Sunday, October 27, 2013

A view from the window seat...

Survived another Southwest airlines trip to North Carolina last week.  It was the first time I've flown without a direct connection.  So because we waited too long to buy non-stop tickets, I can now say I've been to Chicago--if only the Midway airport.  Unfortunately, it was overcast and misty so my view wasn't the greatest but I saw the Chicago skyline from my over-priced window seat. It looked amazing.
What my concentrator looks like.

Oh window seats.  I have a love/hate relationship with you.  I love being able to look out the window and see the farms--especially with their center-pivot circles, the highways, rivers, mountains, clouds, etc.  To get such a different perspective is refreshing.  But I hate being told I "have" to sit there.  Customers lucky enough to take POC's (portable oxygen concentrators) on the plane are asked to sit in the window seat for safety.   I guess if we were to crash, my hand-pulled machine along with its air-sucking owner won't jam up the escape route of those who can race out of a burning aircraft.

Since I have to maneuver/tuck/stuff it under my front seat, it not only takes up all my leg room but also makes a quick bathroom run completely impossible. So of course, guess who began to feel those unmistakable urges shortly after liftoff.  The complimentary in-flight beverage only added fuel to the madness.  By the time my 3 1/2 hour flight landed, I had goosebumps I had to go so bad.  I know, too much information, but I was seriously wondering if the air traffic tower would receive an emergency distress call from my pilot informing them that a passenger trapped in the window seat had exploded.  Yes, it was that bad.

Heard back from my transplant coordinator on Tuesday.  The team still believes I am too early to relocate--just what the doc and I discussed.  I was able to delay my next trip for four months to save some money and to minimize my exposure to circulating germs in the plane.  I will need to stay in contact with them should I need to be seen earlier, however.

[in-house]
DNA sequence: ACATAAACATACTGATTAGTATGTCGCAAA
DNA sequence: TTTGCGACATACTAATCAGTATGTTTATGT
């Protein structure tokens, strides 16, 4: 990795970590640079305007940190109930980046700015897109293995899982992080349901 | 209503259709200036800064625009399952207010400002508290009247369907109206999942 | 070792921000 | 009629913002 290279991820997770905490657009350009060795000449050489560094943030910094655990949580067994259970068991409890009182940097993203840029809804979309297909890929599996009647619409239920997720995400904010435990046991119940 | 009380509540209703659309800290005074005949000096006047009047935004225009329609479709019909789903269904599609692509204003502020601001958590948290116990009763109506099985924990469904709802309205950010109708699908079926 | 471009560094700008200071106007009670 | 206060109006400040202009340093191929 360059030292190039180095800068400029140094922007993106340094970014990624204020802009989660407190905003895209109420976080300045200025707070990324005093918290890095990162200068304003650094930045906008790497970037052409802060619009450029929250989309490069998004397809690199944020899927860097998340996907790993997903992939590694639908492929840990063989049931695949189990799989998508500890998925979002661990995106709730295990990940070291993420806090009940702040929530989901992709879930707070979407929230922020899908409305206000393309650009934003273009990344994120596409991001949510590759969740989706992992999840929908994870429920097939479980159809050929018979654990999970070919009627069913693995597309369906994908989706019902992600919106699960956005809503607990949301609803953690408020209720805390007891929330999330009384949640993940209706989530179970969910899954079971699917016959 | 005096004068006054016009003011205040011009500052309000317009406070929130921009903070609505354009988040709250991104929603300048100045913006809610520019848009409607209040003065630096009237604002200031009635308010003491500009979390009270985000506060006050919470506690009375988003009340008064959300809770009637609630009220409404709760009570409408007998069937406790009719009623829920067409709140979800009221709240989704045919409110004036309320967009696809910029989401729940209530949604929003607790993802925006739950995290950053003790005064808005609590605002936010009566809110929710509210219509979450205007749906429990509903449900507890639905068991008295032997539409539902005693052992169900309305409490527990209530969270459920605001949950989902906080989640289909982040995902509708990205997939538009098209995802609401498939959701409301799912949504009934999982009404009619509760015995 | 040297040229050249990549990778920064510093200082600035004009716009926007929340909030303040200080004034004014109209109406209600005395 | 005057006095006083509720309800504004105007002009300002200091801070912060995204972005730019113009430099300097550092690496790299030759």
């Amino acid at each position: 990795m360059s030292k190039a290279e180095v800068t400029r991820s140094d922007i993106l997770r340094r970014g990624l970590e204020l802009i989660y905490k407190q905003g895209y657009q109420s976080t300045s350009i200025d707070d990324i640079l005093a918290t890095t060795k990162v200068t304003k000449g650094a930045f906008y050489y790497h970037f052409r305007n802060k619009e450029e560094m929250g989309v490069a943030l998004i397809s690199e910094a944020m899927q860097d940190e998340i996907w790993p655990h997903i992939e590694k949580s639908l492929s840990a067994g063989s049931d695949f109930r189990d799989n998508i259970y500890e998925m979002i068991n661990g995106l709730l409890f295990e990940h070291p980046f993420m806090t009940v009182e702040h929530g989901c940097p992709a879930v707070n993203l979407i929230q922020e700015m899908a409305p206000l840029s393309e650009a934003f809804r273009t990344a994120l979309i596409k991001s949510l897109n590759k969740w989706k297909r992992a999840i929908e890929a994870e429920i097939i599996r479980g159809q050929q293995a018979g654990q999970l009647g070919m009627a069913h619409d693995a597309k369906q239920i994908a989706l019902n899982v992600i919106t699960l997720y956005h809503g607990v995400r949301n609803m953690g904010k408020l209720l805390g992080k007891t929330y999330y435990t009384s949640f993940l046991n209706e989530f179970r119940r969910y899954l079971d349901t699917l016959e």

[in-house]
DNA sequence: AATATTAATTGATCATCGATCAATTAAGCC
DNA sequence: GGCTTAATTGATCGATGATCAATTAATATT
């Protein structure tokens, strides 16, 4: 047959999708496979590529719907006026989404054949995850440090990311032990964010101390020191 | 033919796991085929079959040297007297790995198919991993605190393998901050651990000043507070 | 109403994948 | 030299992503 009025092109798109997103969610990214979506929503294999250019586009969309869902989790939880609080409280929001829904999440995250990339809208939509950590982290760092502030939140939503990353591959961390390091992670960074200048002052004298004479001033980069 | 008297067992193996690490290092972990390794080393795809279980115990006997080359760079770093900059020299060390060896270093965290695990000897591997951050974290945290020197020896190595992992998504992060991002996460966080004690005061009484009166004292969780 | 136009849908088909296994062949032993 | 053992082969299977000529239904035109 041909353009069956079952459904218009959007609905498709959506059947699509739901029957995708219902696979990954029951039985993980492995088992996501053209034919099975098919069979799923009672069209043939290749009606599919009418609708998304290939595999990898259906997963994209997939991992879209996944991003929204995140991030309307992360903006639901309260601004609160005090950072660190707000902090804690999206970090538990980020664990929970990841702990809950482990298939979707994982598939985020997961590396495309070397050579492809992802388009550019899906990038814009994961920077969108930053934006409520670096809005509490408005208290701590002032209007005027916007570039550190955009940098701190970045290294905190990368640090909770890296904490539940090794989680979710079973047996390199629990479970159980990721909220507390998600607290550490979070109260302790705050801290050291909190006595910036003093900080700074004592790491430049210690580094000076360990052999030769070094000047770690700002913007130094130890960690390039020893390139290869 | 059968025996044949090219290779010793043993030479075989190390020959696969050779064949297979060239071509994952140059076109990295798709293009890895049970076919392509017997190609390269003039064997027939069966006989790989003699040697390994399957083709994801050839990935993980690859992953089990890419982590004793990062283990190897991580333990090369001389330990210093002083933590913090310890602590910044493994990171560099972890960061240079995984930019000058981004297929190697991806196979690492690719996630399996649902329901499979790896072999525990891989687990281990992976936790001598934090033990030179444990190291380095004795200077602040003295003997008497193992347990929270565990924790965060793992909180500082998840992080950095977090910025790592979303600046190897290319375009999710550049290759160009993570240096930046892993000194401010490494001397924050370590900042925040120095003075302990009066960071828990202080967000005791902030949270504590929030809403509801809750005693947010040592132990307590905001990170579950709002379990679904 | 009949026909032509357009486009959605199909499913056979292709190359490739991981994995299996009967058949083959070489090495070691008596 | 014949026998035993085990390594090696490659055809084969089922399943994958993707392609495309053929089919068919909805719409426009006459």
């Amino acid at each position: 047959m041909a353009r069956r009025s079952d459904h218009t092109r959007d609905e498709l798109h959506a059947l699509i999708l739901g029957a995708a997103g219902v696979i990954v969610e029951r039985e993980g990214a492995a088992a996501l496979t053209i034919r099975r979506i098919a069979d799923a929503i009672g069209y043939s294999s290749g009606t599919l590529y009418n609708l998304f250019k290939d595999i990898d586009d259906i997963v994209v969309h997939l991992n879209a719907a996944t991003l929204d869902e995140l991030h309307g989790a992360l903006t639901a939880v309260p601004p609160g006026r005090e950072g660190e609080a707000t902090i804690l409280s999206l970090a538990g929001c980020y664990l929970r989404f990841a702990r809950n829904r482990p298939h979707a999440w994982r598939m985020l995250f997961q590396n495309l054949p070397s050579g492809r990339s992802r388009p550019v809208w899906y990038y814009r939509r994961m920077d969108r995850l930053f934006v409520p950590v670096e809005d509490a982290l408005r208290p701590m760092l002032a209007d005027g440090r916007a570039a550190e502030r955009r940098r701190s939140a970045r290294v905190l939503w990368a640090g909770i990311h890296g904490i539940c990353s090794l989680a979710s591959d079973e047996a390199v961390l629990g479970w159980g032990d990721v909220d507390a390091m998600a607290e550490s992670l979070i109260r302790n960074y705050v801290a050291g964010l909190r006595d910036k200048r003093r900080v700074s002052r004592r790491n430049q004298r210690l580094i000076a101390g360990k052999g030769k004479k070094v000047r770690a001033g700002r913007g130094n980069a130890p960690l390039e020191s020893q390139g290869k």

Met my good friend, Cheryl, in the clinic hallway.  She is 1 year
post transplant and doing fabulous!  Cheryl was on hospice
and decided to pursue a transplant.   She is my miracle.
This trip we stayed an extra day so we could drive to Virginia and visit Christina.  We got to see her new apartment and meet Sandy's parents.  They were great people and we enjoyed getting to know them. Christina took us on a tour of her base and was I ever impressed.  She works on the helicopters (or "birds" in Navy speak) in a large hangar which opens out to the ocean.  I am in awe of what she does and how she does it.  Way to go sister!!

Outside of Christina's squadron hangar
on the Norfolk Naval Base.

This is one of the helicopters that Christina works on. 

Christina and Sandy in front of her squadron's "show bird." 

Standing on the middle deck of the USS Bataan Aircraft Carrier with
the USS George H.W. Bush carrier in the background.  These ships
are huge!!  Walked up steep ramps to each deck level.  Sandy
will deploy on this vessel in the coming weeks.

1 comment:

  1. Ugh, as one with a kind of phobia of airline bathrooms, I totally feel your pain, no fun at all :) Crossing our fingers this winter will be better than the last. We love you all!